Authorities from Guatemala, Honduras and El Salvador discussed this week with the interim Secretary of National Security of the United States, Kevin McAleenan, actions to contain the wave of Central American migrants, such as reinforcing the borders and carrying out DNA tests to regulate the departure of children.
Guatemalan Interior Minister Enrique Degenhart said at a press conference that “concrete results” already exist to halt migration, although talks will continue to reach definitive next steps.
He said that coordination between the four countries this year has allowed them to disrupt organized crime networks as well as improve border controls and migration regulations.
Donald Trump’s administration is pressing hard to stop the flow of migrants to the United States. The migrants mainly comprise Hondurans, Guatemalans and Salvadorans fleeing the poverty and violence that prevails in the three countries.
The meeting was also attended by the Minister of Security of Honduras, Julián Pacheco, and the Minister of Justice and Security of El Salvador, Rogelio Rivas.
Degenhart explained that the plans include strengthening border security in Guatemala and Mexico with the assistance of US agents as well as carrying out DNA tests on migrant children to determine whether they travel with their parents or relatives.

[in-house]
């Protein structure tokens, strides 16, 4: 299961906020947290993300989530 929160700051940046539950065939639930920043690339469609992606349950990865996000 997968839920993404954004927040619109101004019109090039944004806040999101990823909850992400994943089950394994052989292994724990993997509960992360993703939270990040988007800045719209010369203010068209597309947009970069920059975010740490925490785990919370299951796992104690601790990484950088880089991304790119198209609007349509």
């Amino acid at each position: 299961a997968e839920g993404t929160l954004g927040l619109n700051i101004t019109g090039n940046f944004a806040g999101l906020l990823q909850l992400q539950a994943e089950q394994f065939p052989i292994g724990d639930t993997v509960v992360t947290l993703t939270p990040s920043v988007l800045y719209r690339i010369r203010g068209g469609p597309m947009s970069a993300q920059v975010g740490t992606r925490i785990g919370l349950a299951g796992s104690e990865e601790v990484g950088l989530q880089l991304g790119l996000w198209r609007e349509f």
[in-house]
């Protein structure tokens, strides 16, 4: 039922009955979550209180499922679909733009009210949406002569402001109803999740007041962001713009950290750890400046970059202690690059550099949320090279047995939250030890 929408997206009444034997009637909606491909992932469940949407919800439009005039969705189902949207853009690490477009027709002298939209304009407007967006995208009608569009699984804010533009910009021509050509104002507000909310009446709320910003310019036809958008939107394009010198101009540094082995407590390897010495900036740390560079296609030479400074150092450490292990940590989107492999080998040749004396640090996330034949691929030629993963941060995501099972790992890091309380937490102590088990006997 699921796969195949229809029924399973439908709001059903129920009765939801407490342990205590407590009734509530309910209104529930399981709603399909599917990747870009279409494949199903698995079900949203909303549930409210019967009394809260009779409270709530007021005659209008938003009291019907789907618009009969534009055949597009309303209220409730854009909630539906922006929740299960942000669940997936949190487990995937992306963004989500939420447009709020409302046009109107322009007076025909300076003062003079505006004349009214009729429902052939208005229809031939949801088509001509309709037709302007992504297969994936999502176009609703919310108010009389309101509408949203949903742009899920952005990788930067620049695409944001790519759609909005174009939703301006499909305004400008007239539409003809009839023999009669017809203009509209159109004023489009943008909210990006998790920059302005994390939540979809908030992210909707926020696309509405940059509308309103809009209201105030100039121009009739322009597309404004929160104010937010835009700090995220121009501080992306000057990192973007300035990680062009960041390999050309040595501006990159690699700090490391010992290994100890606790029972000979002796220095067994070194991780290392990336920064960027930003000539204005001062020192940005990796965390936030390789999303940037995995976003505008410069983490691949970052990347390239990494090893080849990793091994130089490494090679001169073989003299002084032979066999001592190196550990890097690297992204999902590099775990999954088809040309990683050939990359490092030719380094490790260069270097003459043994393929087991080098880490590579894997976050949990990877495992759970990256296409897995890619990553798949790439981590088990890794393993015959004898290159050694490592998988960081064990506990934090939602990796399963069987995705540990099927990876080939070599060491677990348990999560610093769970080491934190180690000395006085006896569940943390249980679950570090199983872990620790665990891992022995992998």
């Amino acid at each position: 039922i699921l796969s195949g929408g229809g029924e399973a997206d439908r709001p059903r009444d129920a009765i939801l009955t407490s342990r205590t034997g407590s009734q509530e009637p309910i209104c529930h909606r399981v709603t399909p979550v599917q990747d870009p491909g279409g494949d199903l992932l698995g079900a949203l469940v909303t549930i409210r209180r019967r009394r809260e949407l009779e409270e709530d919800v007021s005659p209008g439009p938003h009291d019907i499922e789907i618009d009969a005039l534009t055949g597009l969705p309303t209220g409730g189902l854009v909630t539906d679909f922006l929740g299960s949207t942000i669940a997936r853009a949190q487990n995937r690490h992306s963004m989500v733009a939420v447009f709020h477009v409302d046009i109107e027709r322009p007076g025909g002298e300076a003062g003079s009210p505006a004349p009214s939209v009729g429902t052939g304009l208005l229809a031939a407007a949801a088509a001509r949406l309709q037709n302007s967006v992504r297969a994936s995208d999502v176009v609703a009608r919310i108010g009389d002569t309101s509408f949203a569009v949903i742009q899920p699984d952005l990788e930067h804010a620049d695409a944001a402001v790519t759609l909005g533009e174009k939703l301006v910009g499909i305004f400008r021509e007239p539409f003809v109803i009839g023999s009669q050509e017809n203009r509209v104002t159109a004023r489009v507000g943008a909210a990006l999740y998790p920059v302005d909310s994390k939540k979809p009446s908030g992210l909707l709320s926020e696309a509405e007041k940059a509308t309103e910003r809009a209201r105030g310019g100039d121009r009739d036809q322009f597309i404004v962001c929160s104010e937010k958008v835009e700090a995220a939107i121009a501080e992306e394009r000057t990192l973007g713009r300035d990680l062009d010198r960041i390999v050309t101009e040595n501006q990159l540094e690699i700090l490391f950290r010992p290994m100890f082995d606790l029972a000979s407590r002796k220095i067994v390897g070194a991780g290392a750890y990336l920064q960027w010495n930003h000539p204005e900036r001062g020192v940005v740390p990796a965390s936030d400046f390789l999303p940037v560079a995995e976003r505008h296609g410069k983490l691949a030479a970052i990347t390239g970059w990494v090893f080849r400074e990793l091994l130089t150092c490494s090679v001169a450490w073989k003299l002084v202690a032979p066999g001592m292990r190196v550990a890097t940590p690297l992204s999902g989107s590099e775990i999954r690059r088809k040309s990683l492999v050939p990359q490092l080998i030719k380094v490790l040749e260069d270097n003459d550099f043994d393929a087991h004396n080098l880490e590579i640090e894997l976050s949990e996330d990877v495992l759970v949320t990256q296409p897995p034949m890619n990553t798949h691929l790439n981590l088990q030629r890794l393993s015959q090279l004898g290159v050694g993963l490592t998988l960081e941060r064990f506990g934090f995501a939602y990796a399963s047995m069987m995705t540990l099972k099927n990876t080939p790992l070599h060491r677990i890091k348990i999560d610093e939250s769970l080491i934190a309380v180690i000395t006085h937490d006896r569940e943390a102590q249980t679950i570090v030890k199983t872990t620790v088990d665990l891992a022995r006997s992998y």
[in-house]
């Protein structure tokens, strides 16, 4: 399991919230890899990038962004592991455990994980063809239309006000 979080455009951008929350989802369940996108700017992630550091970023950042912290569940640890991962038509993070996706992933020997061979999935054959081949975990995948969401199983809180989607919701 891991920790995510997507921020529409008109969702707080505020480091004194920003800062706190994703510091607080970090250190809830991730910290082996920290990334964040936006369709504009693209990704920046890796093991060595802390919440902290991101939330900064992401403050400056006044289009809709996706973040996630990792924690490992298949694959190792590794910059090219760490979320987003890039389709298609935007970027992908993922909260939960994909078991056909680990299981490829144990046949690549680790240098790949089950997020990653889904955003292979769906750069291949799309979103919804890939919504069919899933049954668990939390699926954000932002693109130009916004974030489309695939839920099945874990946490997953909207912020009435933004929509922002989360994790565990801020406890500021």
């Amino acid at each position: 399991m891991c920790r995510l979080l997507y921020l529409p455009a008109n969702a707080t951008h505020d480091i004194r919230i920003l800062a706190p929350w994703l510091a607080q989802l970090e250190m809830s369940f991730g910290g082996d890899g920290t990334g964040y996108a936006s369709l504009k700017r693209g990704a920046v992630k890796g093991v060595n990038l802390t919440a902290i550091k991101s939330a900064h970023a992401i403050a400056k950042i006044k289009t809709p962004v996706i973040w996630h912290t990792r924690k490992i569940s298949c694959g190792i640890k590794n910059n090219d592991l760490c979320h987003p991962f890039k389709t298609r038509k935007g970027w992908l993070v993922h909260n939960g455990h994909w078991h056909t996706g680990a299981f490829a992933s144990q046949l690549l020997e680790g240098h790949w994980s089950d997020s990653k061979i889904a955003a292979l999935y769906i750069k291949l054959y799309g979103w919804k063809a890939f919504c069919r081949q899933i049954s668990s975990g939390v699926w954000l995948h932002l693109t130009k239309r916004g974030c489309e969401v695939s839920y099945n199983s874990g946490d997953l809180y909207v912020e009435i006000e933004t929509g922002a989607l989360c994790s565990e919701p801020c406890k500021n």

McAleenan indicated that the DNA analysis “is to protect children” from being exploited by adults who carry them thinking that being accompanied by a minor will facilitate their entry into the United States.
Although Dagenhart indicated that they seek to improve immigration laws in the region, he ruled out reforms to the so-called CA-4, an agreement that allows free movement of Salvadorans, Guatemalans, Hondurans and Nicaraguans among those countries.
“We are not criminalizing migrants but attacking the criminal structures that abuse them and that profit in a disproportionate way,” he said.
The minister said that at the next meeting of the group, in July in Washington, they will invite Costa Rica, Colombia and Panama, three countries often used by Haitian, Cuban, African and Asian migrants on their way to the United States.
“We are clear that to have an efficient process against the containment of irregular migration, we need the support of the countries that generate the migratory flow to the region, and these three countries are basically Costa Rica, Panama and Colombia,” Degenhart said.
Asked about the situation in the migrant detention centers, after an NGO revealed the sordid conditions in which more than 250 children lived in the custody of US authorities in Texas, McAleenan said his government has invested $400 million this year for medical care, blankets and food for children in those shelters.
“I can tell you that we are committed to caring for the children in our custody and the children in the region before they are put in the hands of traffickers for this perilous journey,” he said.